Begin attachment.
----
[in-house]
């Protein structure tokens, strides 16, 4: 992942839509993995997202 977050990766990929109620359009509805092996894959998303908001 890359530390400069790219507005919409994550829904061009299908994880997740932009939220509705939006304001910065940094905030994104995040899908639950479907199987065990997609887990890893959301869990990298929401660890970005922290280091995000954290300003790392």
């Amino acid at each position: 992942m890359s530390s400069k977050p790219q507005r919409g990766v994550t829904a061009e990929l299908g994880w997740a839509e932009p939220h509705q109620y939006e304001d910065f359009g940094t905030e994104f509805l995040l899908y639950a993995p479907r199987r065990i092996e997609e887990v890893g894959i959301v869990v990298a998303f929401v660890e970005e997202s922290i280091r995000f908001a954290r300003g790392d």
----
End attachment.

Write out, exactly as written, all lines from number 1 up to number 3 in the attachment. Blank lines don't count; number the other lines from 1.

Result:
[in-house]
């Protein structure tokens, strides 16, 4: 992942839509993995997202 977050990766990929109620359009509805092996894959998303908001 890359530390400069790219507005919409994550829904061009299908994880997740932009939220509705939006304001910065940094905030994104995040899908639950479907199987065990997609887990890893959301869990990298929401660890970005922290280091995000954290300003790392």
């Amino acid at each position: 992942m890359s530390s400069k977050p790219q507005r919409g990766v994550t829904a061009e990929l299908g994880w997740a839509e932009p939220h509705q109620y939006e304001d910065f359009g940094t905030e994104f509805l995040l899908y639950a993995p479907r199987r065990i092996e997609e887990v890893g894959i959301v869990v990298a998303f929401v660890e970005e997202s922290i280091r995000f908001a954290r300003g790392d």